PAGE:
For three days in 2005, flooding from Hurricane Katrina cut off the only road to Port Fourchon. Officials had to decide: did the risk of future flooding justify the cost of raising the roadway out of the Gulf's rising waters?
A worldwide network of Argo floats gives scientists an unprecedented understanding of the ocean depths. Argo floats descend and ascend through the top 2,000 meters of the ocean, collecting observations as they move.
We're nine laps into the race to set a new global annual temperature record. NOAA climate scientist Deke Arndt talks about how this year's race might end--and why yearly rankings tell us less about the big picture of climate change than we might think.
NOAA’s National Climatic Data Center announced that last month was the warmest September on record for the planet. If the surface temperature remains elevated at the same level for the remainder of the year, 2014 will set a new record for the warmest annual average temperature since records began in 1880.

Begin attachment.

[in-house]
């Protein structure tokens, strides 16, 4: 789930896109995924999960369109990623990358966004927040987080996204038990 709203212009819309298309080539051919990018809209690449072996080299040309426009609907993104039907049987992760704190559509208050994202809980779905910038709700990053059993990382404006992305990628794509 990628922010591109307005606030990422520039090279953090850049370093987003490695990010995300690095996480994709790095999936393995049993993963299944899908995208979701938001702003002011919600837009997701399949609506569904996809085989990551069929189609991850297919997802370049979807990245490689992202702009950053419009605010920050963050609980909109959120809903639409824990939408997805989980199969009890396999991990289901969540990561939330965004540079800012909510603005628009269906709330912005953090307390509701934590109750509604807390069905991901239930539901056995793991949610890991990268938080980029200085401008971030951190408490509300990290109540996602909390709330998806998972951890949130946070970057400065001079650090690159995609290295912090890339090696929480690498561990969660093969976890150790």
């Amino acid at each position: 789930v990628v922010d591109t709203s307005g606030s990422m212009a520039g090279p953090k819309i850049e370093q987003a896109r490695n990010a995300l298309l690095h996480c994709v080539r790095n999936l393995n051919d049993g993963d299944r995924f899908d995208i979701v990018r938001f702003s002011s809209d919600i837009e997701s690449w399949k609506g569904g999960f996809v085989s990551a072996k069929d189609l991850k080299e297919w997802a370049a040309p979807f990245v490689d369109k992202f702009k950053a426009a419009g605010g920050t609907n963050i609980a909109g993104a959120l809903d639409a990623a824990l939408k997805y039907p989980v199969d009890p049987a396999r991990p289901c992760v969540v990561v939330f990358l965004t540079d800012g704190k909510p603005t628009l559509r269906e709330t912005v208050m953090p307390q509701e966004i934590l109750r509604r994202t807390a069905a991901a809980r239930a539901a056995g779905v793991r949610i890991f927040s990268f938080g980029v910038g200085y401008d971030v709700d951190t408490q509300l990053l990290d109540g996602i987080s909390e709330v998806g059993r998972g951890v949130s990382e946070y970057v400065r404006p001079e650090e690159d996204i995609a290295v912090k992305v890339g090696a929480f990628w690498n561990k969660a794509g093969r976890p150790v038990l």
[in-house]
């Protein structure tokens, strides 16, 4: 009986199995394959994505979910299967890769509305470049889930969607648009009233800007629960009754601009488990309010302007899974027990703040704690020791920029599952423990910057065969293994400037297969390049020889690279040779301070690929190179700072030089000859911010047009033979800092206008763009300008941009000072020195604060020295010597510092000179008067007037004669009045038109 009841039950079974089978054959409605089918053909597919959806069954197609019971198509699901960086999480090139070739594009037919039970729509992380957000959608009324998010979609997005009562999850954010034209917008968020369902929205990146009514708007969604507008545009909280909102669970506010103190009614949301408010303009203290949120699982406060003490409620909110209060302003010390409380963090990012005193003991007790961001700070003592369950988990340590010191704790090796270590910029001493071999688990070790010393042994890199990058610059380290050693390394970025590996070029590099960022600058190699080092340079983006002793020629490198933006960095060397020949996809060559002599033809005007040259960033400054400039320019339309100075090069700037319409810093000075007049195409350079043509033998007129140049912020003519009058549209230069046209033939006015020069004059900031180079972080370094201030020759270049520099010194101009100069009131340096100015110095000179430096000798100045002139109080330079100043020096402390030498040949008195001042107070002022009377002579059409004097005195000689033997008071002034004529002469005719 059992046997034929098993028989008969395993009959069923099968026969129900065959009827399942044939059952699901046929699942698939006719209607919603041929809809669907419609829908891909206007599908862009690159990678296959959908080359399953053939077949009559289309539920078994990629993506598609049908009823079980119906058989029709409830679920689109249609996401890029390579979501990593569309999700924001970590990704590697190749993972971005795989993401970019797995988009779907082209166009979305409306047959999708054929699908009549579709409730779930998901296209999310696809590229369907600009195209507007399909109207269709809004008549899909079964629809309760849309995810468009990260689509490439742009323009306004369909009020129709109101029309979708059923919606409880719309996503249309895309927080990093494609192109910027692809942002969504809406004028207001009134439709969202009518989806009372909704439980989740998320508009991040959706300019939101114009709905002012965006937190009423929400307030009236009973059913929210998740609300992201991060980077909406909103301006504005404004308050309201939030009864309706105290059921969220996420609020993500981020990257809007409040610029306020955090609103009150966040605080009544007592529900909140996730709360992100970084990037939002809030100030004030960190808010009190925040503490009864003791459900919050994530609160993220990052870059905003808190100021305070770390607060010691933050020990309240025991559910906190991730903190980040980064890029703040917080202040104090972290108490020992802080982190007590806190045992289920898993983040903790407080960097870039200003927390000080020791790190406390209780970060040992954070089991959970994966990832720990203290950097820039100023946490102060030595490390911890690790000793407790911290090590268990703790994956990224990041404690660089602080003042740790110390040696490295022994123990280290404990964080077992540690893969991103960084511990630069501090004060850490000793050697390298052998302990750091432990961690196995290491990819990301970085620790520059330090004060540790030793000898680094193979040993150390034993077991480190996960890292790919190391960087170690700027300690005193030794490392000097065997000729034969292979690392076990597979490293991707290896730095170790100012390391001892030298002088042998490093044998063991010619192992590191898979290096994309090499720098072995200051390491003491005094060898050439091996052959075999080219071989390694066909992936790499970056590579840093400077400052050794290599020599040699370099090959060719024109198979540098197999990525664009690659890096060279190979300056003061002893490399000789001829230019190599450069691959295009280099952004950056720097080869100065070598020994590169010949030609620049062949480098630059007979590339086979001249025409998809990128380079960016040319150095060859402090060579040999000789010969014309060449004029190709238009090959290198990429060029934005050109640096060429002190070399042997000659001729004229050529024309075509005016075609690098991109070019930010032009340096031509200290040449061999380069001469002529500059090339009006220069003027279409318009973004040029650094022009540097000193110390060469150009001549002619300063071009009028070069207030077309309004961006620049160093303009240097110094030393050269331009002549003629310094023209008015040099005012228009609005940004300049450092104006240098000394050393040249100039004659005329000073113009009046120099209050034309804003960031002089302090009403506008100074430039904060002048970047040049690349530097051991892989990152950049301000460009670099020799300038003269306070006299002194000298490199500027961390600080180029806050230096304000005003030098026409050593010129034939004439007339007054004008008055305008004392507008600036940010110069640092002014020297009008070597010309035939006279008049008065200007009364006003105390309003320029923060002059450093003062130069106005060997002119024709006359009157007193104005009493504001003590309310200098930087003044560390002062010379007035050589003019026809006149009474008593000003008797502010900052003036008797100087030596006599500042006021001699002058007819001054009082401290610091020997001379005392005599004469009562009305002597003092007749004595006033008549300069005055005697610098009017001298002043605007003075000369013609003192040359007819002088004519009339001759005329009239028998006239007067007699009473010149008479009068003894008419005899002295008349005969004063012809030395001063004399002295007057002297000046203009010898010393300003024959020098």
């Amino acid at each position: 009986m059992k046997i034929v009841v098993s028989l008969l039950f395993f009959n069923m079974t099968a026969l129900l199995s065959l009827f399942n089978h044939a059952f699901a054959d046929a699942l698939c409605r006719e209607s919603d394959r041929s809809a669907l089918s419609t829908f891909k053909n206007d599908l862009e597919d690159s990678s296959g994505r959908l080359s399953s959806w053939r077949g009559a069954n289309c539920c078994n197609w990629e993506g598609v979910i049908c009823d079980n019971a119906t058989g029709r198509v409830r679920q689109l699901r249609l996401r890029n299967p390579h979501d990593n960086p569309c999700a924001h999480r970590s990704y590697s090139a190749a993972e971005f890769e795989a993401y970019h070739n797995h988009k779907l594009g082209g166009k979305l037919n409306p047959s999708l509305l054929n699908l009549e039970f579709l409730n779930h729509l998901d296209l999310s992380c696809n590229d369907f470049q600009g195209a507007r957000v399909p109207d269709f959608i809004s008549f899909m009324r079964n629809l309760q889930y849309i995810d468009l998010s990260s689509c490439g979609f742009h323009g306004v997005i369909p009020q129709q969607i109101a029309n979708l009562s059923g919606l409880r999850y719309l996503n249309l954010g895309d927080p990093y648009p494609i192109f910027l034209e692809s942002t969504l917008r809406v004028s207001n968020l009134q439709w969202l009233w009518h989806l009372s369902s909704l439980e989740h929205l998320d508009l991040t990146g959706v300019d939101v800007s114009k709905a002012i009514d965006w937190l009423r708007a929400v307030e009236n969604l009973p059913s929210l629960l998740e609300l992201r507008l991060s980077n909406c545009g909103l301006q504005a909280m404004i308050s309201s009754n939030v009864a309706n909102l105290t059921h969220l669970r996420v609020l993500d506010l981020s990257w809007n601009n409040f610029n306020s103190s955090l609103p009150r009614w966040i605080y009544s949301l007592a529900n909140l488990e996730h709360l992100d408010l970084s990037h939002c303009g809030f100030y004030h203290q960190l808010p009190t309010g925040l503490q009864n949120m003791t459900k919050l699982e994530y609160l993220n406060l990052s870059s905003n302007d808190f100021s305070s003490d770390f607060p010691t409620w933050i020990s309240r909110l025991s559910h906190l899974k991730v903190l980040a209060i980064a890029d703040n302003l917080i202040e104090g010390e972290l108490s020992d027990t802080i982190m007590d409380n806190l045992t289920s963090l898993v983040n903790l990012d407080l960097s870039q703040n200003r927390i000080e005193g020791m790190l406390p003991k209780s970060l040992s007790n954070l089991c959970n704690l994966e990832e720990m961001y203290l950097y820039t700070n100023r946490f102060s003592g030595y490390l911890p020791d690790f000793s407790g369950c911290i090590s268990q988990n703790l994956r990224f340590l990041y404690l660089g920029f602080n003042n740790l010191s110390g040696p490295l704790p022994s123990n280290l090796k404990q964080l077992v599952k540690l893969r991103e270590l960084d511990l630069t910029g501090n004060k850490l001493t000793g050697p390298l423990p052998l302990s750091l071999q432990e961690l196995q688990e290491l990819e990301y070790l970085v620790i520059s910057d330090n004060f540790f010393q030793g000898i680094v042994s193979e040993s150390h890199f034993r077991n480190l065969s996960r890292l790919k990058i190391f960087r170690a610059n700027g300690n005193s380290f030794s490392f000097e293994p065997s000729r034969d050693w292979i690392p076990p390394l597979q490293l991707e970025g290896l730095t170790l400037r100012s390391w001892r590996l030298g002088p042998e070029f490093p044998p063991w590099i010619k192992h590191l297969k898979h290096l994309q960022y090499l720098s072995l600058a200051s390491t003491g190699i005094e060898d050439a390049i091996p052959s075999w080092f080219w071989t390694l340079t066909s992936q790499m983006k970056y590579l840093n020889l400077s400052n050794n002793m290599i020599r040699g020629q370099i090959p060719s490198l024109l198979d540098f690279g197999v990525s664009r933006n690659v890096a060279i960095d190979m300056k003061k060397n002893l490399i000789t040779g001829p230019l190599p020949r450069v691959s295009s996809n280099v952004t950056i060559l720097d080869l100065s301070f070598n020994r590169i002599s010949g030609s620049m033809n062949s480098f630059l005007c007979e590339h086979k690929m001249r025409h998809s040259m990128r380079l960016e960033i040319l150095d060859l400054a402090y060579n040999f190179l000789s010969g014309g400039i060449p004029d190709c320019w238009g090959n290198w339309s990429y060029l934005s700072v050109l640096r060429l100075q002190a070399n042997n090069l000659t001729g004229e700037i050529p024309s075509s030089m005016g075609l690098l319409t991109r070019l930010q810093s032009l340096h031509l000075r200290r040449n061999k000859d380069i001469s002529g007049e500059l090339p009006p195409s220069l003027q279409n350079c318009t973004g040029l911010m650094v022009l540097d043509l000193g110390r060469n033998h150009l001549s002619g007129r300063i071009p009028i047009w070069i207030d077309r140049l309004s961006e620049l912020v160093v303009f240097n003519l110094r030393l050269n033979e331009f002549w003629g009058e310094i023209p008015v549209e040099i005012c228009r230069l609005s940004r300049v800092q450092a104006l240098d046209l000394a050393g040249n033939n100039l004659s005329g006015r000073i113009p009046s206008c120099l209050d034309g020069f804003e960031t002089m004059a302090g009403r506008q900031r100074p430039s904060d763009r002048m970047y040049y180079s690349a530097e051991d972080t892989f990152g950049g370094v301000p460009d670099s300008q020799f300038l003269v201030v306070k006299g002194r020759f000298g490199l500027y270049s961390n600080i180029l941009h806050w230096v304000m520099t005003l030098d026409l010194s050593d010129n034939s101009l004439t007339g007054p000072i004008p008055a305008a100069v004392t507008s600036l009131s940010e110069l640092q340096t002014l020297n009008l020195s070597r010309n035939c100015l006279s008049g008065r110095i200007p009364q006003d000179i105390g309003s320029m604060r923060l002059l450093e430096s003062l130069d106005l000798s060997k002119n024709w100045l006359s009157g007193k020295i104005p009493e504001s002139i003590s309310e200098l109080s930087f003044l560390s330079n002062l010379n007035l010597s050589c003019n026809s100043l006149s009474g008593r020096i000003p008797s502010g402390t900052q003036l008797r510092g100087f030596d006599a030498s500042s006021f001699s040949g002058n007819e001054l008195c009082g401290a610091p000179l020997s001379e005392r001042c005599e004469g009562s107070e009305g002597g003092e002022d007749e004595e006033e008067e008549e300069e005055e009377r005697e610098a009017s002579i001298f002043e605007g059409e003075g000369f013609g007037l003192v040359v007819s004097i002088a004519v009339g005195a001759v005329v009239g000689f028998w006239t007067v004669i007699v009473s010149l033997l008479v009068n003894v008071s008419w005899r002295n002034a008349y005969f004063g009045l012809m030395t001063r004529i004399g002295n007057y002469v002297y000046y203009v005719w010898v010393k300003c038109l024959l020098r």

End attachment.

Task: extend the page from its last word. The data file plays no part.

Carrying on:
Alaska’s coastal waters are especially vulnerable to the drop in pH—acidification—that comes when excess carbon dioxide dissolves into the ocean from the atmosphere. These maps show relative risk levels for commerical and subsistence fisheries.
As sea level has changed, so has the way we measure it. Here’s a look at some of the technologies climate and marine scientists have used to track Earth’s tides and global sea level over the past two centuries.